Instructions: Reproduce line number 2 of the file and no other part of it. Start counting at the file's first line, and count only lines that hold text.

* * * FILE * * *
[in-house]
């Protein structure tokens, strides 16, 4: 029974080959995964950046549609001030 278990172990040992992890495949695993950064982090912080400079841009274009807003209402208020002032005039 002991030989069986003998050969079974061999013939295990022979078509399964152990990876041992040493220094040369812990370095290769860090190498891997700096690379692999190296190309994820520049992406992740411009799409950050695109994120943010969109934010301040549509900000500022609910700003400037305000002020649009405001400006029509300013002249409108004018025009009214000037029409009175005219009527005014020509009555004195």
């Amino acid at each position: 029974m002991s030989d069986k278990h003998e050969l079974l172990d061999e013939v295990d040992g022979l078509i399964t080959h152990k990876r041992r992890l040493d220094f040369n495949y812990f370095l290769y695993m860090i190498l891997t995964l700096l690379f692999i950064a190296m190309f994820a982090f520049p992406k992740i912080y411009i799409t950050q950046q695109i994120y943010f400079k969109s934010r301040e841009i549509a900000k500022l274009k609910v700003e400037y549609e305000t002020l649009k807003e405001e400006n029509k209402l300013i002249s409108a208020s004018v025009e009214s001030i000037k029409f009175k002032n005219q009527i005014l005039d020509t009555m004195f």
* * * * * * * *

């Protein structure tokens, strides 16, 4: 029974080959995964950046549609001030 278990172990040992992890495949695993950064982090912080400079841009274009807003209402208020002032005039 002991030989069986003998050969079974061999013939295990022979078509399964152990990876041992040493220094040369812990370095290769860090190498891997700096690379692999190296190309994820520049992406992740411009799409950050695109994120943010969109934010301040549509900000500022609910700003400037305000002020649009405001400006029509300013002249409108004018025009009214000037029409009175005219009527005014020509009555004195």